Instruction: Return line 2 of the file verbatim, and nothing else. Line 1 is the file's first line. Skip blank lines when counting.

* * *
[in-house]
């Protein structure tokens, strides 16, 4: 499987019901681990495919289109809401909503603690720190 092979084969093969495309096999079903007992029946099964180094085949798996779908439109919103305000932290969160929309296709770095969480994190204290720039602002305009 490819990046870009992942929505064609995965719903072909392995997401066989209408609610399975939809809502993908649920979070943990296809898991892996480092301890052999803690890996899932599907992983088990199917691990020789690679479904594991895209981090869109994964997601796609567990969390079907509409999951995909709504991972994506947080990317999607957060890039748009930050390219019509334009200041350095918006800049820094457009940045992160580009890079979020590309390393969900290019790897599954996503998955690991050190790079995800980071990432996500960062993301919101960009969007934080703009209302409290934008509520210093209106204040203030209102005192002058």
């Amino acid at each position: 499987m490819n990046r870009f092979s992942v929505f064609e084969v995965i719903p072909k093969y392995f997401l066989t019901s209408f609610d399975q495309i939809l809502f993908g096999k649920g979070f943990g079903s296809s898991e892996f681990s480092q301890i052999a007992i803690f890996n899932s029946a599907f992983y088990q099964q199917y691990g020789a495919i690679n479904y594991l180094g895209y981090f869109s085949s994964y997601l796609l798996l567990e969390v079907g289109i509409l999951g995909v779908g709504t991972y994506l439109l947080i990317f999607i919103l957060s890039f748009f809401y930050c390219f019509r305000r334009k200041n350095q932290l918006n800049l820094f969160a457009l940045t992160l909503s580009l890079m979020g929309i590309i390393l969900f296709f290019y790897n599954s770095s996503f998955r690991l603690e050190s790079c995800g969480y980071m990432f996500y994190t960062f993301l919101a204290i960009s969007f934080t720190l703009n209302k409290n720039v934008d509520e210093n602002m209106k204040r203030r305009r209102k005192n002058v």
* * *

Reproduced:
């Protein structure tokens, strides 16, 4: 499987019901681990495919289109809401909503603690720190 092979084969093969495309096999079903007992029946099964180094085949798996779908439109919103305000932290969160929309296709770095969480994190204290720039602002305009 490819990046870009992942929505064609995965719903072909392995997401066989209408609610399975939809809502993908649920979070943990296809898991892996480092301890052999803690890996899932599907992983088990199917691990020789690679479904594991895209981090869109994964997601796609567990969390079907509409999951995909709504991972994506947080990317999607957060890039748009930050390219019509334009200041350095918006800049820094457009940045992160580009890079979020590309390393969900290019790897599954996503998955690991050190790079995800980071990432996500960062993301919101960009969007934080703009209302409290934008509520210093209106204040203030209102005192002058």